1   cup milk

1   cup dry white wine

salt and freshly ground black pepper

Parmigiano-Reggiano, for grating

Wide noodle pasta, cooked and drained

Directions

In a large 8-quart, heavy-bottomed saucepan, heat the olive oil and butter over medium heat. Add the onions, carrots, celery, and garlic and sweat over medium heat until the vegetables are translucent and soft but not browned, about 10 to 15 minutes.

Add the beef, pork, lamb, and pancetta and stir into the vegetables. Add the meat over high heat, stirring to keep the meat from sticking together until browned.

Add the tomato paste, roasted tomatoes, milk, and wine and simmer over medium-low heat for 1 ½ hours.

Season with salt and pepper, to taste, and remove from the heat.

Mix a little sauce with cooked and drained pasta and toss gently.  Serve in large bowls and add additional sauce as necessary.  Top with grated Parmigiano-Reggiano.

Pasta has long been near the top of my favorite comfort foods list.  There is something about it that just makes me feel so satisfied after a nice bowl of tasty pasta.  I don’t make pasta dishes nearly as much as I should at home and I am always browsing restaurant menus for my favorite combination of pasta and sauce….a wide noodle Bolognese.  I love meat…and by definition, Bolognese is a meat sauce.  It doesn’t get any better than that!

I have had many different versions of Bolognese and they all seem to be a bit different; mostly all good, but just different.  With a little time in front of the computer with my friend, Google, I set out to find out what a real Bolognese sauce was.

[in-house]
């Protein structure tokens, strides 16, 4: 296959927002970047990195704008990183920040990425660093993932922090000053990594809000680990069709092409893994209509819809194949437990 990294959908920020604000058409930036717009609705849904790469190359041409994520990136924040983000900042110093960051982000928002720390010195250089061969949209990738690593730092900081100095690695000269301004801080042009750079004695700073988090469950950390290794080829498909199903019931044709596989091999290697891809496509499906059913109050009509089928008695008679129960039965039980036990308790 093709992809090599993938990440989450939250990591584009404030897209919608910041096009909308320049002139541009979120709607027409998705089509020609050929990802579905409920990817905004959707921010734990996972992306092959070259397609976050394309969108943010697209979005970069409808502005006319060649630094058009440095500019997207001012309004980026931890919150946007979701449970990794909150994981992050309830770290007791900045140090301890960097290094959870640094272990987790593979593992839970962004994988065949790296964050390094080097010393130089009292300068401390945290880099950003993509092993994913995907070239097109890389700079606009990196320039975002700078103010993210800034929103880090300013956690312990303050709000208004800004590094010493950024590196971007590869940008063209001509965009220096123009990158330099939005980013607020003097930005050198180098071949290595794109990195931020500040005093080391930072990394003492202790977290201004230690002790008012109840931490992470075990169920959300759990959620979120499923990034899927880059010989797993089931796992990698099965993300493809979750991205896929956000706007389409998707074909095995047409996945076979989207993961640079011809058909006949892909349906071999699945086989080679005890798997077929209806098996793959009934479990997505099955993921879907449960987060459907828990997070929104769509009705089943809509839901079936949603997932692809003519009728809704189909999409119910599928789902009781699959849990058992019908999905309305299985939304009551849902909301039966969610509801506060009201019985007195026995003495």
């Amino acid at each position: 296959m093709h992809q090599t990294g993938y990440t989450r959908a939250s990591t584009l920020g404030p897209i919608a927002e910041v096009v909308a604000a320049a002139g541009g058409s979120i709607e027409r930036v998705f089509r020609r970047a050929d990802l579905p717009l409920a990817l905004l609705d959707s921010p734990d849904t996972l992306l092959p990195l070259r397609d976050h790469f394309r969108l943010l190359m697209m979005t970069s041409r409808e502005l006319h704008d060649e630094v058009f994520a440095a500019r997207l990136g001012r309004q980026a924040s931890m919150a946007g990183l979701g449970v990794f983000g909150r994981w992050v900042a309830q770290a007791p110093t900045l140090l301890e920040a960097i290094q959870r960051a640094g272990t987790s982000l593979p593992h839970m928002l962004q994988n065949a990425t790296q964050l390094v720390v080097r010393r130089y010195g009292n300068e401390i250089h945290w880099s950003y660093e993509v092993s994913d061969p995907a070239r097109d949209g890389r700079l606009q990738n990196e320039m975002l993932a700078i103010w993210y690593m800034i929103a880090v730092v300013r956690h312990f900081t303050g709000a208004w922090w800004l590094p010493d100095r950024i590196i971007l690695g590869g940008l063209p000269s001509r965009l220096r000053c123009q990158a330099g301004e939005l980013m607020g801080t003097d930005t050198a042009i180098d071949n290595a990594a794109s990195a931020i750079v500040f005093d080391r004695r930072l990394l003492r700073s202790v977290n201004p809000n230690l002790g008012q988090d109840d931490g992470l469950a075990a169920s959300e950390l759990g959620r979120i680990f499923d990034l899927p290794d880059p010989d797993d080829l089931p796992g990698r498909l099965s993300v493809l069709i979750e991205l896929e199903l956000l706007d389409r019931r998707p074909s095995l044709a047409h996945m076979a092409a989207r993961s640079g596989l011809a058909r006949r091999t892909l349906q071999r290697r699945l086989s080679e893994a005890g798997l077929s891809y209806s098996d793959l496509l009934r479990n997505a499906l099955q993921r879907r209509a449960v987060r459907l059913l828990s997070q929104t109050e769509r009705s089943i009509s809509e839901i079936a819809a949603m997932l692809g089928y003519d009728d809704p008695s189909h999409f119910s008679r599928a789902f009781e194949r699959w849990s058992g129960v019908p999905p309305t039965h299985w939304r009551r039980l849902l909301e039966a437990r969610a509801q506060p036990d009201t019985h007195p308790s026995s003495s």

From what I was able to gather, Bolognese is a simple, hearty meat sauce in every sense of the word , that dates back at least to the 5th century.  The meat is usually comprised of beef and pancetta and sometime pork as well.  It is mixed with very few other competing ingredients, such as the traditional mirepoix (a mix of diced carrots, celery, and onions), garlic, tomato paste, wine, and milk.  It really is a very simple mix that yields a very meaty, thick sauce.  Some add tomatoes, including myself, giving it more of a red color.  The traditional recipe, without the tomatoes, yields a much more brown colored sauce.

With my admission of adding tomatoes, I guess the word is out that I am not a cooking purist, so I might as well divulge my other straying’s in the Bolognese world.  I have been experimenting with the different meats included and have found that mixing several types yields a much more complex, deeper taste.  In this recipe, I used, beef, pork, lamb, and pancetta.  That should be enough meats!

It should be noted that the Italians do not pair a Bolognese sauce with the pasta shape spaghetti. Wider shaped pastas are thought to hold up to the heavy sauce better and provide the right balance of noodle to sauce.  To each their own though…

August 26, 2011

Roughin’ it!